Be sure to pick the garlic mustard before it seeds. Seed pods look like skinny, string beans pointing upwards. Garlic mustard disperses by growing tall and letting gravity or wind force it down so that, when its seed pods burst, seedlings will grow a foot or so away from their parent. If you find garlic mustard that has already formed seed pods, you need to cut the tip off first and stuff them immediately into a bag without holes so that you do not accidentally disperse the seeds when pulling the rest of the garlic mustard plant out of the ground. When pulling garlic mustard, also be sure to pull the taproot with it. Otherwise, the garlic mustard will grow back.It’s easiest to pull them out if you take a hold of the bottom of the plant and pull in the direction opposite of the taproot’s hook.
Cooking with Garlic Mustard:
Note: After the garlic mustard bolts, the leaves become more bitter, so some who harvest garlic mustard recommend picking the garlic mustard before it has a chance to do so. Even after the garlic mustard has bolted, the leaves are still edible (and even palatable if you do not mind the slight bitterness, like that of cooked swiss chard). For the stronger garlic and mustard flavor, choose younger leaves.
Before cooking with garlic mustard, make sure to wash the leaves.
Garlic Mustard Pesto
- ¾ cups fresh basil leaves
- 1½ cups of fresh garlic mustard
- ¼ cups cashews or walnuts (depends on your preference)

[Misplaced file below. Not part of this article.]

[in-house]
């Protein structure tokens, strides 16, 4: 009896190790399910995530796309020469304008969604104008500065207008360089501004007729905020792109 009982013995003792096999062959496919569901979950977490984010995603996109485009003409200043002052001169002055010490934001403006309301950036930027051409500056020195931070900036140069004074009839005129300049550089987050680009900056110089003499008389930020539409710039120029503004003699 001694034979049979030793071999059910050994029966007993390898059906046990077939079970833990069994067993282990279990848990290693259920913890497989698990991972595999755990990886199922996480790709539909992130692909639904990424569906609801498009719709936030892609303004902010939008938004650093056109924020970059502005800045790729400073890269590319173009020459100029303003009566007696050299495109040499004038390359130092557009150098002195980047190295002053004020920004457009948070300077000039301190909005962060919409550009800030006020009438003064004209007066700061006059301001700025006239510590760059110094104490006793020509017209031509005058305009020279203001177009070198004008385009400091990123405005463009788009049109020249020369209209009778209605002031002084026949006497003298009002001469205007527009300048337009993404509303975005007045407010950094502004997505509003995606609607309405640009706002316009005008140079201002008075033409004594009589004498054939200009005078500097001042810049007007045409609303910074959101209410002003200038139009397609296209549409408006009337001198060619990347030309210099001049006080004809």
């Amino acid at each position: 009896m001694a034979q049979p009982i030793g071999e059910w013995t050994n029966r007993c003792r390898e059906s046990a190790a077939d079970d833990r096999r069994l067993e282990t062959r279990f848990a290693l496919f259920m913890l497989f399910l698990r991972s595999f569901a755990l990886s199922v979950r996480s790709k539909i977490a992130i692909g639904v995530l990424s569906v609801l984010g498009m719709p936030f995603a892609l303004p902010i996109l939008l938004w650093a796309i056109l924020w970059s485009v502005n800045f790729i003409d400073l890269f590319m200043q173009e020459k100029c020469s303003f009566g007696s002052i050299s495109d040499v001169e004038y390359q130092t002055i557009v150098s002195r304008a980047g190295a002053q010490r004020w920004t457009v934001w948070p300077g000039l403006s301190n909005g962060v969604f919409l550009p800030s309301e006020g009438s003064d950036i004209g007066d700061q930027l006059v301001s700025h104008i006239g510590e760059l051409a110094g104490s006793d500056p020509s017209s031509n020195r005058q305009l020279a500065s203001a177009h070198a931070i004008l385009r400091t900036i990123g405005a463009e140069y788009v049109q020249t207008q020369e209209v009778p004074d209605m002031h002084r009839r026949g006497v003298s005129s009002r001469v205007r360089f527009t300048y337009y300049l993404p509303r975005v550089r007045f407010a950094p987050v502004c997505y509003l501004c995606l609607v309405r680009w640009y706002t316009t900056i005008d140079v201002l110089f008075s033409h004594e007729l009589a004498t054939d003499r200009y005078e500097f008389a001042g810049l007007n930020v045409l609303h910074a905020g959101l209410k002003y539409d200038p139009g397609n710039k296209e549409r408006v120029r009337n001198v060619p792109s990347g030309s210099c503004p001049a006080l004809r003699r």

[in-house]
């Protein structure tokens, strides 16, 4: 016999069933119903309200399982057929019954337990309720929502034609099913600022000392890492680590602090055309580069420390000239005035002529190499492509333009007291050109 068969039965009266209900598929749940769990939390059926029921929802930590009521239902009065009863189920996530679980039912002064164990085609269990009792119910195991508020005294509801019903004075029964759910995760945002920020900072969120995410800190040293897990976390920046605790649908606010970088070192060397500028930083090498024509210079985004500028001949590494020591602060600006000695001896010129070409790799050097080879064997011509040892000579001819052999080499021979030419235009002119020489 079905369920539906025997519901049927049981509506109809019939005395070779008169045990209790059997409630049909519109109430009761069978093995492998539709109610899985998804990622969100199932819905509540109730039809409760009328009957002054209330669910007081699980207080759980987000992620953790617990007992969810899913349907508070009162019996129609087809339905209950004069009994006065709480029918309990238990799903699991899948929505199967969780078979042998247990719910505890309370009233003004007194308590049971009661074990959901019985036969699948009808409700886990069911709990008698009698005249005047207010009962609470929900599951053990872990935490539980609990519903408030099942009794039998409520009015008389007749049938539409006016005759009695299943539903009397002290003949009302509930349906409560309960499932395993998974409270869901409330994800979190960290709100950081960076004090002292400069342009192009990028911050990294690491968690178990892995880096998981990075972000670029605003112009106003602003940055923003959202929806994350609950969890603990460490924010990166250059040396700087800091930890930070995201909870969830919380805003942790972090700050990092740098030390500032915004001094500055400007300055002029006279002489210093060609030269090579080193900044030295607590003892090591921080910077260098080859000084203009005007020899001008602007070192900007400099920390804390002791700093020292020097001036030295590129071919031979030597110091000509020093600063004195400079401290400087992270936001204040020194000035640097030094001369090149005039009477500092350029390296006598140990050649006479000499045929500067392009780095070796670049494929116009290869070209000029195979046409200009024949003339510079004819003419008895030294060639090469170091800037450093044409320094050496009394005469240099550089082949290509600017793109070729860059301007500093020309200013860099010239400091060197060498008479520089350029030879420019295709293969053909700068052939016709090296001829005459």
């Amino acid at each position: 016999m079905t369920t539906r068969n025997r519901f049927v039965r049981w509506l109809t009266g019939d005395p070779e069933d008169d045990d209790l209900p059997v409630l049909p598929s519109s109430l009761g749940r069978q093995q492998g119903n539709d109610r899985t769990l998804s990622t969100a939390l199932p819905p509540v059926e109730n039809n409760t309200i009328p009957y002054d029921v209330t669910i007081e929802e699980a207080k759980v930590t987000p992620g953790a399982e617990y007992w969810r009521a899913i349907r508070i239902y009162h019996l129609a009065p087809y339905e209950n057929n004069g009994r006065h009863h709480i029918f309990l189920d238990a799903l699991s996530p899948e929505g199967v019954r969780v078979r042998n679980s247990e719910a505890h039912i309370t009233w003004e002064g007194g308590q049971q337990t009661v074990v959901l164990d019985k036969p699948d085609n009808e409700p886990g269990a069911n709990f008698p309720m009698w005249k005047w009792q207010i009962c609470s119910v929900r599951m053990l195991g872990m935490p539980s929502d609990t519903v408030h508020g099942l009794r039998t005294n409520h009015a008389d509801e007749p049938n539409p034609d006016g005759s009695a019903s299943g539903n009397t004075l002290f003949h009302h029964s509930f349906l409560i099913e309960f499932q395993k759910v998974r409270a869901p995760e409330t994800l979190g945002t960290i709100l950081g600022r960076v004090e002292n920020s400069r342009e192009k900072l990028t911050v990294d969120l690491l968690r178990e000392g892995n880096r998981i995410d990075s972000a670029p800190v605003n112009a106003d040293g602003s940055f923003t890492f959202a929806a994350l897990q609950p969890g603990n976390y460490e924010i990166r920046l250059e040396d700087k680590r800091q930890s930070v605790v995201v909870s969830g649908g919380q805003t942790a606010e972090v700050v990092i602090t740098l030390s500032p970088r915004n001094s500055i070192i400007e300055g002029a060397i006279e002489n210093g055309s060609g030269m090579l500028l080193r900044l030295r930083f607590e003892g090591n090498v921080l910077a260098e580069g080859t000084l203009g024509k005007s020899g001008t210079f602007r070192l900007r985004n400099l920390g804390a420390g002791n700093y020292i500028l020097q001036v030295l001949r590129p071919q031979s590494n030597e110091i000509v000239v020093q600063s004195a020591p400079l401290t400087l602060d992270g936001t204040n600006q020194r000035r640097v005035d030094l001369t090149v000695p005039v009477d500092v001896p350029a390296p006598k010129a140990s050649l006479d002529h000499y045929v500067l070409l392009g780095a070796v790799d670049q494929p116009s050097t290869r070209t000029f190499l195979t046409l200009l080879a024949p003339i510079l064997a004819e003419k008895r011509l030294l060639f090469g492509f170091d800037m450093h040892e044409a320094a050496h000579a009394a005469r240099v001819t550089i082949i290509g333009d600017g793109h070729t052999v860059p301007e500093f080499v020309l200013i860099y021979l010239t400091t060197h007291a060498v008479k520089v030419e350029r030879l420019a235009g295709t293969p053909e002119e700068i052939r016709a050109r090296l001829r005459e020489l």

- ⅓ cups grated parmesan
- 4 cloves of garlic, peeled and diced
- ½ tsp salt
- ½ tsp black pepper
- 1 ½ tbsp lemon juice
- ½ cups olive oil
Add all ingredients into a blender and blend. Amount of oil can be adjusted. Less oil makes for a thicker, more spreadable pesto, while more oil makes a pesto better suited to pasta dishes.
Sauteed Vegetables with Garlic Mustard
- ½ cup of diced garlic mustard
- 1 whole onion, chopped
- 1 whole green pepper, chopped
- 1 cup asparagus, chopped
- ¾ cup chopped or sliced mushrooms
- 2 tbsp Olive oil or vegetable oil
- Salt & Black pepper to taste
Chop and dice the ingredients. Pour oil of your choice into the pan on medium heat, allow it to heat for one minute. Add chopped onions, green pepper, and asparagus to the pan. Cook until onions are caramelized. Add the mushrooms and garlic mustard next and season with salt and black pepper to taste. Sauces, such as soy sauce, teriyaki or worcestershire sauce can be added while cooking for additional flavor (also to taste, so add a bit at a time and taste test until the flavor is where you like it. Salt is not needed if you use soy sauce, as the sauce has plenty of sodium).
Other garlic mustard recipes to try out:
“Garlic Mustard Monitoring Along the Bruce Trail in the Nottawasaga Valley Watershed” (PDF). Nottawasaga Valley Conservation Authority. Retrieved 13 April 2020.
Kris Vandervaart attended Ohio University for their Environmental Biology degree. As a part of their Environmental Studies certificate, they interned with Rural Action as a Zero Waste Initiative team member. Since then, they’ve served as an AmeriCorps member and VISTA with the Environmental Education team and Sustainable Agriculture team. Kris also is the designer and editor for the Trailblazer Magazine, a Buckeye Trail Association publication.